(Bloomberg) -- Peloton shares tumbled on Tuesday, dropping as much as 8.3% after Citron Research wrote that increasing competition and a high valuation could result in a massive sell-off in 2020.
The firm sees "clear flaws in the Peloton business model" and wrote that the stock could fall to $5 next year. Based on the Monday close of $34.77, that target represents downside of more than 85%. At current levels, Peloton is up nearly 12% since its September initial public offering.
Peloton's current valuation is "unrealistic" and "disconnected from all reality," the firm wrote in a report, adding that the fitness company has "all the makings of a compelling short."
In particular, Citron calculated that the company's enterprise-value-per-subscriber amounted to more than $15,600, significantly above the $655 average of its peers.
Citron also cited increasing competition as part of its bear call, noting that the company's hardware hasn't meaningfully changed since its exercise bike was introduced in 2014, while newer players have had added unique screen options.
"While Peloton has enjoyed a first mover advantage, the lack of differentiation of its bike has finally caught up to it as the competition is not only making virtually identical exercise bikes but ones that are both more affordable and functional," Citron wrote in the report.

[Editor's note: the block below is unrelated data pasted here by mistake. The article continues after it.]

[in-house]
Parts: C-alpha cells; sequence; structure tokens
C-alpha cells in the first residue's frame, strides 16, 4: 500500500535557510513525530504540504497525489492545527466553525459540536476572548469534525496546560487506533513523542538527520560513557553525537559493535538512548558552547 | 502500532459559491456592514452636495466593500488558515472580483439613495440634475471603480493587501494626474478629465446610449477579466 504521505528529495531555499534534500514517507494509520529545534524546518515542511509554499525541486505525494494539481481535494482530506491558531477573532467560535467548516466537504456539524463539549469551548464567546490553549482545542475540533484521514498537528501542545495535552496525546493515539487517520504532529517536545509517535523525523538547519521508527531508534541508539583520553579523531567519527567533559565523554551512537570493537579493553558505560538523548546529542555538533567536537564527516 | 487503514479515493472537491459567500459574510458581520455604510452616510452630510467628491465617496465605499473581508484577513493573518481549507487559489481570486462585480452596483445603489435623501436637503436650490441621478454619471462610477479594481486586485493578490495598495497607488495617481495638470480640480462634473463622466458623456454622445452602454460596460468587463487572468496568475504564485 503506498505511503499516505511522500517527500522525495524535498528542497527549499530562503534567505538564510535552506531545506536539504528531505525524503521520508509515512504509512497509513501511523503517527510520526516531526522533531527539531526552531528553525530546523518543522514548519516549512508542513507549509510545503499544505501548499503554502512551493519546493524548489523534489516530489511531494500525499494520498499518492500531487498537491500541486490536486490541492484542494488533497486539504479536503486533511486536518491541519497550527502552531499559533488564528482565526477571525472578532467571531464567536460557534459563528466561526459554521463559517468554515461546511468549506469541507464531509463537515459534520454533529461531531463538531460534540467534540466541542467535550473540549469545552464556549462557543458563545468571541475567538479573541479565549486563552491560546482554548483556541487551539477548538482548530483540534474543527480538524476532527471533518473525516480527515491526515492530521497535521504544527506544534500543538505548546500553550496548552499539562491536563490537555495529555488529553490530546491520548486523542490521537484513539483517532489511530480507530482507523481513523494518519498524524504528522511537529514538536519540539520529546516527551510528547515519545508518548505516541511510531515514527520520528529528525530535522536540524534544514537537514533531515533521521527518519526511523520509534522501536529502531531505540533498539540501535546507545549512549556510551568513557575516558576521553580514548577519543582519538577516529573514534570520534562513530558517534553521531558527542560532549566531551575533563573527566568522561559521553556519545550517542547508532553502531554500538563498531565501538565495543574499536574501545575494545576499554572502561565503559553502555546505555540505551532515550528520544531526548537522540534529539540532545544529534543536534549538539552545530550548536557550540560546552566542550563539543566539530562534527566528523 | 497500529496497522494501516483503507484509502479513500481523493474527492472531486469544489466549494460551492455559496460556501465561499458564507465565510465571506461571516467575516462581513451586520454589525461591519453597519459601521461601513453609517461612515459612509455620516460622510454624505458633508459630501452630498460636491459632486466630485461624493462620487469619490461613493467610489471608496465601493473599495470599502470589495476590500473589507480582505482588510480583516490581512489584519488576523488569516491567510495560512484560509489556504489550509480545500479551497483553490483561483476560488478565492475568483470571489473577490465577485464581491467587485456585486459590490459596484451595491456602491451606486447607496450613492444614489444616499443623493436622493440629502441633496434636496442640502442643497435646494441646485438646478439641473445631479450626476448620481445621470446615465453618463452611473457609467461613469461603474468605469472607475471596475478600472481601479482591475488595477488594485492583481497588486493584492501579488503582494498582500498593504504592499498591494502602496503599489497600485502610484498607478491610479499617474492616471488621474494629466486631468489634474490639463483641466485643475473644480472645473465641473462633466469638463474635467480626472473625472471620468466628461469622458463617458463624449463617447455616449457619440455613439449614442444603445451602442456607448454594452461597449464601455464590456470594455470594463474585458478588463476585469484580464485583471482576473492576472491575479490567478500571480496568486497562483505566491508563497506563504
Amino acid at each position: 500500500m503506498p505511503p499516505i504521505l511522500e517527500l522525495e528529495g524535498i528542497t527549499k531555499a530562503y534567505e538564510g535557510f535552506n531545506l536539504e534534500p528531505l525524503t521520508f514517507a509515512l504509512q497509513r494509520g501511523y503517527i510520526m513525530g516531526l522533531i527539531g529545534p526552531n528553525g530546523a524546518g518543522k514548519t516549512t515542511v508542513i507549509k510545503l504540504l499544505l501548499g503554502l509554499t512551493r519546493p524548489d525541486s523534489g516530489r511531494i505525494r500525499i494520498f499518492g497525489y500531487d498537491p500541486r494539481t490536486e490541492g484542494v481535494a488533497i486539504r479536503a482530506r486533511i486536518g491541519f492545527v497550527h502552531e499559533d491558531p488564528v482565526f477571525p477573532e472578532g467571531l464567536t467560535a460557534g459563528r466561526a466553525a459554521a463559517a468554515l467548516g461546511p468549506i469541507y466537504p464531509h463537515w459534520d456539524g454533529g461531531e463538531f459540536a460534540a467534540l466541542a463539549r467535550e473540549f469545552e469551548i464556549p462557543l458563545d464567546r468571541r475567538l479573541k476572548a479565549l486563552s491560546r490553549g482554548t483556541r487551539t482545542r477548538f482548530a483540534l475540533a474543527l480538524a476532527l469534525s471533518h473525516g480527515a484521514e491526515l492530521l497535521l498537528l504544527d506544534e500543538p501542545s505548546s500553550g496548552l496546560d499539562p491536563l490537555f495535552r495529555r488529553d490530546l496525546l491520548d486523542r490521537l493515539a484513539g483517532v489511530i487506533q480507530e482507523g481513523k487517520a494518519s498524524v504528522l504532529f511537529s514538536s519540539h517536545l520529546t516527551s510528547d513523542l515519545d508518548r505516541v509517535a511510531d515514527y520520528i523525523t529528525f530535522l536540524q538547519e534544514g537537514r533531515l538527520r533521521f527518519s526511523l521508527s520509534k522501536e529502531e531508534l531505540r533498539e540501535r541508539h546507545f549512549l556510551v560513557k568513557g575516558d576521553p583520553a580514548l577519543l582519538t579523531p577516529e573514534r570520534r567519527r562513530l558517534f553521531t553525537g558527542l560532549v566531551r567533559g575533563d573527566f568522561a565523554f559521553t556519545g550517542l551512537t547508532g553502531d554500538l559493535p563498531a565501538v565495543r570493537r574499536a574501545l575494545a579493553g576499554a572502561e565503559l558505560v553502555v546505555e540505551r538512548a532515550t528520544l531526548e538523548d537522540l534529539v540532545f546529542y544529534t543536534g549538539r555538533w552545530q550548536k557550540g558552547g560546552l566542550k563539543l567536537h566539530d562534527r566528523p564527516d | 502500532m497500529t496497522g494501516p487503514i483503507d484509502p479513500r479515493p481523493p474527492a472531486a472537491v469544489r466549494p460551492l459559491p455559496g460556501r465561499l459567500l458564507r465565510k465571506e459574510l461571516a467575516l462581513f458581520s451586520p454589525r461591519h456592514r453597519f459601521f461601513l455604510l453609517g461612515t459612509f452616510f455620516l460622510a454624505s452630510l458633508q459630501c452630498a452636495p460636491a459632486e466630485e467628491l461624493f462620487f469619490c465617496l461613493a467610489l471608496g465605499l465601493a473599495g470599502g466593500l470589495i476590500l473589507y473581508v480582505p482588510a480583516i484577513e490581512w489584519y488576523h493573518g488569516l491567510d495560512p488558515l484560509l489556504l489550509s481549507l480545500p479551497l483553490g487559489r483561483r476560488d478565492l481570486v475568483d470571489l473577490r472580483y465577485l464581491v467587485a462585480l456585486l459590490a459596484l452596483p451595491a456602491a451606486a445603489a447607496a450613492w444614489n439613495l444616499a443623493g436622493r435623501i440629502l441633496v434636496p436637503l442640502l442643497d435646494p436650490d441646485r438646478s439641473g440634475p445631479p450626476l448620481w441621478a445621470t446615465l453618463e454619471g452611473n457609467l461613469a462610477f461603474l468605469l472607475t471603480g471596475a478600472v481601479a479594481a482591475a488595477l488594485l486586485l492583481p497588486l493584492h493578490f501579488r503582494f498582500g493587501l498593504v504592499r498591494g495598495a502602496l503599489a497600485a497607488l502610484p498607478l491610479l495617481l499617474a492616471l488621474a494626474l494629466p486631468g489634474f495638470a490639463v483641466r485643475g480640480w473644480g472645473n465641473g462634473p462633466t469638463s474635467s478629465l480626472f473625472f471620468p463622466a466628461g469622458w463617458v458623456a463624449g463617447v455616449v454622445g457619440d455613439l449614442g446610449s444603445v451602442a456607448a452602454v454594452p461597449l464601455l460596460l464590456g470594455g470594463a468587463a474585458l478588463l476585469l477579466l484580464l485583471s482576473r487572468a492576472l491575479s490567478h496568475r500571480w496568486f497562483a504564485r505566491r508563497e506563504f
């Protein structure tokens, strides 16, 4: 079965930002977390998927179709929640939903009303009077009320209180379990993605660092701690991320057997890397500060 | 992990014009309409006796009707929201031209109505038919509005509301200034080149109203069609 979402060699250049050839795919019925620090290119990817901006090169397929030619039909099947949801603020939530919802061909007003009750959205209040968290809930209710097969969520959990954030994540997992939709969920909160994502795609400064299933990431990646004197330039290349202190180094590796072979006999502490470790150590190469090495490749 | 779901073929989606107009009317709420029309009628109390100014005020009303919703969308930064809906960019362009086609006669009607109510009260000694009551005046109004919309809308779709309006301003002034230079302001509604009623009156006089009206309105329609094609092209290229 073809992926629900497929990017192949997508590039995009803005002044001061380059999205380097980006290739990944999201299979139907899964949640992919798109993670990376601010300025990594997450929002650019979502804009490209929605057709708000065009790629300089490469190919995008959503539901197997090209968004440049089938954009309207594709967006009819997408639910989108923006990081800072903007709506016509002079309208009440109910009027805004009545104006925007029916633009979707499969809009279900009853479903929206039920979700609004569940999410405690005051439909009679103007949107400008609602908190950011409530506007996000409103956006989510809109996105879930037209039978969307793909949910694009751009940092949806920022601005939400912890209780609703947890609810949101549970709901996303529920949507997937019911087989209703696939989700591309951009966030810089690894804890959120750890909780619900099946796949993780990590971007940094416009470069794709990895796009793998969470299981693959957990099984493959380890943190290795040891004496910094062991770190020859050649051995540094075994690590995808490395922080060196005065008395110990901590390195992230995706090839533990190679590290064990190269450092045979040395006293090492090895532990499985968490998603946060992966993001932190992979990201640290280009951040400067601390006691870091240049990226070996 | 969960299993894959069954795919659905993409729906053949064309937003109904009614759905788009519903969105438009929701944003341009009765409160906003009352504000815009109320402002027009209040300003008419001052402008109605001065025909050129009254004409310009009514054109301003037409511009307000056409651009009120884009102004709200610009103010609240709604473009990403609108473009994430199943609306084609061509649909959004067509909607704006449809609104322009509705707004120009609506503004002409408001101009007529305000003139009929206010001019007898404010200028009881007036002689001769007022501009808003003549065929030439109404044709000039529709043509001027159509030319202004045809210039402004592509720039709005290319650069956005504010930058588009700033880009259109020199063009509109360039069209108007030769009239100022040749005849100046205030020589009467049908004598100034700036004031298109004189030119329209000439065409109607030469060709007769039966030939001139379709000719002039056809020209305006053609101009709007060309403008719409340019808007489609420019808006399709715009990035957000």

While Peloton's ads have been the subject of some controversy, Wall Street is almost unanimously positive on the stock's prospects. Currently, 19 firms recommend buying Peloton, according to data compiled by Bloomberg. Only one has a hold rating on the shares and none recommend selling it. (Citron isn't included among the firms Bloomberg tracks.)
Among recent positive commentary, both KeyBanc Capital Markets and Baird have suggested that the company is seeing strong demand for the holiday season.
(Adds more detail from Citron report, adds chart and recent analyst commentary)
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